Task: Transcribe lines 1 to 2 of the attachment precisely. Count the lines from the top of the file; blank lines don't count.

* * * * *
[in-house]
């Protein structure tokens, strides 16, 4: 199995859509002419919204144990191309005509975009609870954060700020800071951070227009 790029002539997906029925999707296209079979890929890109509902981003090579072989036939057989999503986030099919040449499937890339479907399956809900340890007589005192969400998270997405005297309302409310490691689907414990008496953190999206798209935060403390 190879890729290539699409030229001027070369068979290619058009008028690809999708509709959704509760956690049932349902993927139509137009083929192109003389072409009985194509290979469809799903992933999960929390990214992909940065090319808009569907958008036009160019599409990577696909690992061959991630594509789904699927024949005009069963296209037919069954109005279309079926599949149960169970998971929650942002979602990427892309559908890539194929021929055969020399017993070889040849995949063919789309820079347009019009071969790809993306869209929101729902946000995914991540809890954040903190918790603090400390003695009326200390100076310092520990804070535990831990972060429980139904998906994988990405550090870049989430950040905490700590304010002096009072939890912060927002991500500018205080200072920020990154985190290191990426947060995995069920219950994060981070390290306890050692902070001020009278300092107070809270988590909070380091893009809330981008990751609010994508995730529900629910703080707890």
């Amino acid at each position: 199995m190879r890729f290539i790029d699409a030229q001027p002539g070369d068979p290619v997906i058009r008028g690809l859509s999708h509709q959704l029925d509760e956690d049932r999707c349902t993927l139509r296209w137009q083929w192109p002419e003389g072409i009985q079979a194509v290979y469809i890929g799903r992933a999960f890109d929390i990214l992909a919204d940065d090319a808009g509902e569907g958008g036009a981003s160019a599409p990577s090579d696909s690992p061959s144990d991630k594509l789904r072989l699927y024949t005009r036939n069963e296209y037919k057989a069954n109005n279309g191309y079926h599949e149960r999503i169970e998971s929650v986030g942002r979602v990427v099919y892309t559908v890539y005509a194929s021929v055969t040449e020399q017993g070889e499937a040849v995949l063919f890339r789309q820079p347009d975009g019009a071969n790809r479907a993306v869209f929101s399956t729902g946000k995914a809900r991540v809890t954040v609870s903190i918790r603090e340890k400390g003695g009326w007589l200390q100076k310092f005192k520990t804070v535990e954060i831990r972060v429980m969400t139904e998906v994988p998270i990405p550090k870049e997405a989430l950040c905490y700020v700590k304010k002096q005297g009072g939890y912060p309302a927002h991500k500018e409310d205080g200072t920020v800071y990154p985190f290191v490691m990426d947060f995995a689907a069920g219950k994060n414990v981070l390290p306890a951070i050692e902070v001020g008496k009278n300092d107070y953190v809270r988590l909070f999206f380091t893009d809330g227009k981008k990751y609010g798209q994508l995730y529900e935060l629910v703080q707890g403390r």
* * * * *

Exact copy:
[in-house]
């Protein structure tokens, strides 16, 4: 199995859509002419919204144990191309005509975009609870954060700020800071951070227009 790029002539997906029925999707296209079979890929890109509902981003090579072989036939057989999503986030099919040449499937890339479907399956809900340890007589005192969400998270997405005297309302409310490691689907414990008496953190999206798209935060403390 190879890729290539699409030229001027070369068979290619058009008028690809999708509709959704509760956690049932349902993927139509137009083929192109003389072409009985194509290979469809799903992933999960929390990214992909940065090319808009569907958008036009160019599409990577696909690992061959991630594509789904699927024949005009069963296209037919069954109005279309079926599949149960169970998971929650942002979602990427892309559908890539194929021929055969020399017993070889040849995949063919789309820079347009019009071969790809993306869209929101729902946000995914991540809890954040903190918790603090400390003695009326200390100076310092520990804070535990831990972060429980139904998906994988990405550090870049989430950040905490700590304010002096009072939890912060927002991500500018205080200072920020990154985190290191990426947060995995069920219950994060981070390290306890050692902070001020009278300092107070809270988590909070380091893009809330981008990751609010994508995730529900629910703080707890």